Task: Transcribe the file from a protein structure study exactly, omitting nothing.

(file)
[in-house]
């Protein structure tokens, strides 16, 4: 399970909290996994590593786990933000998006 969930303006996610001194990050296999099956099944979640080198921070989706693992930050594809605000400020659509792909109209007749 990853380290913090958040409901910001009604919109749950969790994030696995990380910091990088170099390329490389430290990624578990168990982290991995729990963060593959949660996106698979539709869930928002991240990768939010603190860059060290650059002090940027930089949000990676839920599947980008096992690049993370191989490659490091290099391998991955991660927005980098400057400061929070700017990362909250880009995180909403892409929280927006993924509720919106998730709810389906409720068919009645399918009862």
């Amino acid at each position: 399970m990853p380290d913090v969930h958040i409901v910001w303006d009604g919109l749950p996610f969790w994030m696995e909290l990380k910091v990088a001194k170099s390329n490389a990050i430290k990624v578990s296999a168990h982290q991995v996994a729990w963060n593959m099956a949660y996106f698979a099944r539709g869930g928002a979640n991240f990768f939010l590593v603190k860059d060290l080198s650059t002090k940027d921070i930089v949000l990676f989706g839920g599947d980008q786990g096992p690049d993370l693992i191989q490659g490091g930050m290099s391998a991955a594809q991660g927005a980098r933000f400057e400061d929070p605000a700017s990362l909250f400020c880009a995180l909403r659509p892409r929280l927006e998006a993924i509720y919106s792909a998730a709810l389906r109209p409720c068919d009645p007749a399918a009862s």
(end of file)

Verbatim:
[in-house]
């Protein structure tokens, strides 16, 4: 399970909290996994590593786990933000998006 969930303006996610001194990050296999099956099944979640080198921070989706693992930050594809605000400020659509792909109209007749 990853380290913090958040409901910001009604919109749950969790994030696995990380910091990088170099390329490389430290990624578990168990982290991995729990963060593959949660996106698979539709869930928002991240990768939010603190860059060290650059002090940027930089949000990676839920599947980008096992690049993370191989490659490091290099391998991955991660927005980098400057400061929070700017990362909250880009995180909403892409929280927006993924509720919106998730709810389906409720068919009645399918009862």
């Amino acid at each position: 399970m990853p380290d913090v969930h958040i409901v910001w303006d009604g919109l749950p996610f969790w994030m696995e909290l990380k910091v990088a001194k170099s390329n490389a990050i430290k990624v578990s296999a168990h982290q991995v996994a729990w963060n593959m099956a949660y996106f698979a099944r539709g869930g928002a979640n991240f990768f939010l590593v603190k860059d060290l080198s650059t002090k940027d921070i930089v949000l990676f989706g839920g599947d980008q786990g096992p690049d993370l693992i191989q490659g490091g930050m290099s391998a991955a594809q991660g927005a980098r933000f400057e400061d929070p605000a700017s990362l909250f400020c880009a995180l909403r659509p892409r929280l927006e998006a993924i509720y919106s792909a998730a709810l389906r109209p409720c068919d009645p007749a399918a009862s």